Tuesday, 18 July 2017

Operating Experience (1)

It's been five months since I last wrote any blog articles on Sentinel 7109. Joyce has been performing better than I'd expected. I'd previously formed the idea that Sentinel locos chuffed about quietly doing their thing but Joyce has a passenger role and a steep gradient to climb every journey.
8th July 2017 - Rapid take-off
(from a video by Callum Willcox)
Finding myself cab-bound on most operating days and short of a thirty foot long selfie stick, I'm heavily reliant on others for photos of Joyce in action. However, many have enthusiastically come to the rescue with fantastic videos on YouTube. (Search for 'midsomer norton steam' and you won't be short of videos to keep you occupied for hours).

7109's blog also began as a means of recording my own engineering restoration activities for myself and anyone else who might find it useful. Thus I'm avoiding becoming a train pictures blog and intend to maintain the original theme. (I reserve the right wander off subject when I feel like it of course!).

To begin with, hauling two carriages seemed a heavy load for Joyce and the best way to climb the 1 in 50 hill was to keep her in 'start' cut-off setting and trudge up the incline at about 5mph for six minutes. After some months of experience, a dual train running day was held in March 2017; for part of the day Joyce was allocated two wagons and a brake van on the up line. It became clear that Joyce hardly noticed this load at all and could be made to 'fly' out of the station, change into 'fast' cut-off setting and ascend the hill without difficulty.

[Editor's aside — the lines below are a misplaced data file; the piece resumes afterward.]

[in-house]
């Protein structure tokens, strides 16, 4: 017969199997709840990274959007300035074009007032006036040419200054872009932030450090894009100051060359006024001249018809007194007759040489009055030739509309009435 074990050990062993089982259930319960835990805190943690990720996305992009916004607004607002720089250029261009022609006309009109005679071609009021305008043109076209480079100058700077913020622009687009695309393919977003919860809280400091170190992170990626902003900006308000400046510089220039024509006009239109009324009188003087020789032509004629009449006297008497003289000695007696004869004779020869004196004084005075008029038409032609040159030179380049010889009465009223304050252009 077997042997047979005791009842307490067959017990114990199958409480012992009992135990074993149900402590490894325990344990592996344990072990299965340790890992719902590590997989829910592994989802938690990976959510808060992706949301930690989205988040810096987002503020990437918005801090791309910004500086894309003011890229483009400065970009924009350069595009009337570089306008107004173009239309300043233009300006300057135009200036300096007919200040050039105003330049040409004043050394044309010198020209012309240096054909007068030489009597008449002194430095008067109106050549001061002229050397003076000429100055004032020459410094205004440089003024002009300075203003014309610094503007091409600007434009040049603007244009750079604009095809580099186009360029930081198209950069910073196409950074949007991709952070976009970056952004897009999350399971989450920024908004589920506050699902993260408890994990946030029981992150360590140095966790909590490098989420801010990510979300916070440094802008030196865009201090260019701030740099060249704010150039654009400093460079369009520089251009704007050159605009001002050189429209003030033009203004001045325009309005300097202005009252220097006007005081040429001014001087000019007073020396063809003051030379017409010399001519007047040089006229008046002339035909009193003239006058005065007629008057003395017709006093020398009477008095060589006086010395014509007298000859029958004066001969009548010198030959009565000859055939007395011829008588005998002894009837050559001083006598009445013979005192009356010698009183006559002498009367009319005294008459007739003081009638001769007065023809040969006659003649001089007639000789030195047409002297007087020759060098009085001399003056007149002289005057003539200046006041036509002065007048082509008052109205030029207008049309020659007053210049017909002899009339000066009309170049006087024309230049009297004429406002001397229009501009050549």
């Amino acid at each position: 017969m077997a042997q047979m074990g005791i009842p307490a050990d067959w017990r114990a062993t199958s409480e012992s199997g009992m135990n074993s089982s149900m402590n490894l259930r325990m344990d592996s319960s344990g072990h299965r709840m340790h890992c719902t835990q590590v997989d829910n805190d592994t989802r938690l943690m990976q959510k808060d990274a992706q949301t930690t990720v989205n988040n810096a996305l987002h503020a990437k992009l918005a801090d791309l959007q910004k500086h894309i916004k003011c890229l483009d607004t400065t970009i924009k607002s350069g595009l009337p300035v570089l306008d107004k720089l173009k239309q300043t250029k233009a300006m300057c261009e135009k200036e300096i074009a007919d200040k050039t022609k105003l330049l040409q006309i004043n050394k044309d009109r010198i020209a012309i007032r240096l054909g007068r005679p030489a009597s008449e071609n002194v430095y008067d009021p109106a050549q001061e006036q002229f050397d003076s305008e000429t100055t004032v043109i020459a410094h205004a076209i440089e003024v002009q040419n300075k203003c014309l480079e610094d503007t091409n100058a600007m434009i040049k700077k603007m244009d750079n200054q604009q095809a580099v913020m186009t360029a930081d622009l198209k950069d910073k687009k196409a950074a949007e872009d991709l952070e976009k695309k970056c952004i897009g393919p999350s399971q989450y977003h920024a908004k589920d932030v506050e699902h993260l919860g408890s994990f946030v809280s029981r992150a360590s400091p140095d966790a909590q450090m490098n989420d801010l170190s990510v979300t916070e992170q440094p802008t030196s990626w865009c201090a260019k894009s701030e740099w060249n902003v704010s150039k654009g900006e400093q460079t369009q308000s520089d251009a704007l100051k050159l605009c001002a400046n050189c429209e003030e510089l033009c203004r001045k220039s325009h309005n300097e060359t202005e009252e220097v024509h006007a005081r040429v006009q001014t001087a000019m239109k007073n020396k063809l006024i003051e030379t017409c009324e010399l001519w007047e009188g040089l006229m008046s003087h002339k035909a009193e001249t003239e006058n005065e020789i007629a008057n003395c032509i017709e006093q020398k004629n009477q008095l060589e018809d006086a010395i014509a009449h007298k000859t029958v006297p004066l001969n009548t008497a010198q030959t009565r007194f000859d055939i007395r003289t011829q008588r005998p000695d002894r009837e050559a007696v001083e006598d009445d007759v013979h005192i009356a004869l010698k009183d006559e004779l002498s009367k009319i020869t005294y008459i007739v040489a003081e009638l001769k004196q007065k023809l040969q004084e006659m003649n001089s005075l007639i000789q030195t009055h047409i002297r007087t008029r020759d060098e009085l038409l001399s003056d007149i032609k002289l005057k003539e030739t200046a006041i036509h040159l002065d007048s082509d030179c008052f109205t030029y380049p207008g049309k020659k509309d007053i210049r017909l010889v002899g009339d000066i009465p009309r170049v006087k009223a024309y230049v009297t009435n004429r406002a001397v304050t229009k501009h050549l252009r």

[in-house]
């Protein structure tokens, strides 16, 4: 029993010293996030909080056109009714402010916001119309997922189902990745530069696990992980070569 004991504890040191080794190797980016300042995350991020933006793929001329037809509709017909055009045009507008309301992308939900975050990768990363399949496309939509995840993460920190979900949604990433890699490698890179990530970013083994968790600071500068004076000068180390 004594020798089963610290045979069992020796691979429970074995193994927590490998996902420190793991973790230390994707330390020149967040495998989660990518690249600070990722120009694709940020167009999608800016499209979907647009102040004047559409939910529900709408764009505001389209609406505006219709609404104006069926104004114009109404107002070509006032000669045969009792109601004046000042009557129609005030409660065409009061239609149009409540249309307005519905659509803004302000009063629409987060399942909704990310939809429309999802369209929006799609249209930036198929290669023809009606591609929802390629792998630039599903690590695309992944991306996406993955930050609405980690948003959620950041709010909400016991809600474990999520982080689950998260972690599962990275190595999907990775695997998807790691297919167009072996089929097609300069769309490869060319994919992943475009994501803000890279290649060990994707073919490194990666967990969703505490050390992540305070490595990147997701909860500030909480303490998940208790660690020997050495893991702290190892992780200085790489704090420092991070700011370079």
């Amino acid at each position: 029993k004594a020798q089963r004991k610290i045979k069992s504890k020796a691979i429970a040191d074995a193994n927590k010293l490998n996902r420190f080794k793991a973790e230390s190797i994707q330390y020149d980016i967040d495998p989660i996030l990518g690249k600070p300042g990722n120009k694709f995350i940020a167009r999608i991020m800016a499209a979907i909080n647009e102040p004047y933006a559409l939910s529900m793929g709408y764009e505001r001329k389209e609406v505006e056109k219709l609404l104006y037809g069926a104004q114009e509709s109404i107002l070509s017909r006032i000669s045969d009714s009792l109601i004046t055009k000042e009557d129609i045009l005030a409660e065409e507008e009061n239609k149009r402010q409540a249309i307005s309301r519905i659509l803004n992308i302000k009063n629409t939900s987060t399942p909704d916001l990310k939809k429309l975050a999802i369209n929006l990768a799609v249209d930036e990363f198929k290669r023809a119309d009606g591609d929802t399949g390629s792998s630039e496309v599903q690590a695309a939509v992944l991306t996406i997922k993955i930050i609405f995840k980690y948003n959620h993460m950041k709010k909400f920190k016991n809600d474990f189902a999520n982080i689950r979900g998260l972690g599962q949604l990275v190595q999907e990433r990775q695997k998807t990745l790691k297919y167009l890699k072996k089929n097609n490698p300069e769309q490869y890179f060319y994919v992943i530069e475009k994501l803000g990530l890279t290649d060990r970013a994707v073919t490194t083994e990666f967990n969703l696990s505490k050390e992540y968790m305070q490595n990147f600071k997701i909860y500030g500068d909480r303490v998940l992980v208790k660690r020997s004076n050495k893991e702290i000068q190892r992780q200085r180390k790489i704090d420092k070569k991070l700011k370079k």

I discussed this with members of the Sentinel Drivers Club and was given the hint that it was wise to open the regulator fully when in 'fast' cut-off. I'd previously been scared of doing this as it felt akin to always driving with my foot hard on my car's accelerator.

However, with this in mind on the next running day, I decided to give it a go with two carriages. To my astonishment, Joyce shot out of the station and up the gradient with little fuss and got to the end of the run in 4 minutes!

I'm now very pleased and educated that a Sentinel is far from a quiet chuffer and can be very much a hard working, impressive steam locomotive.

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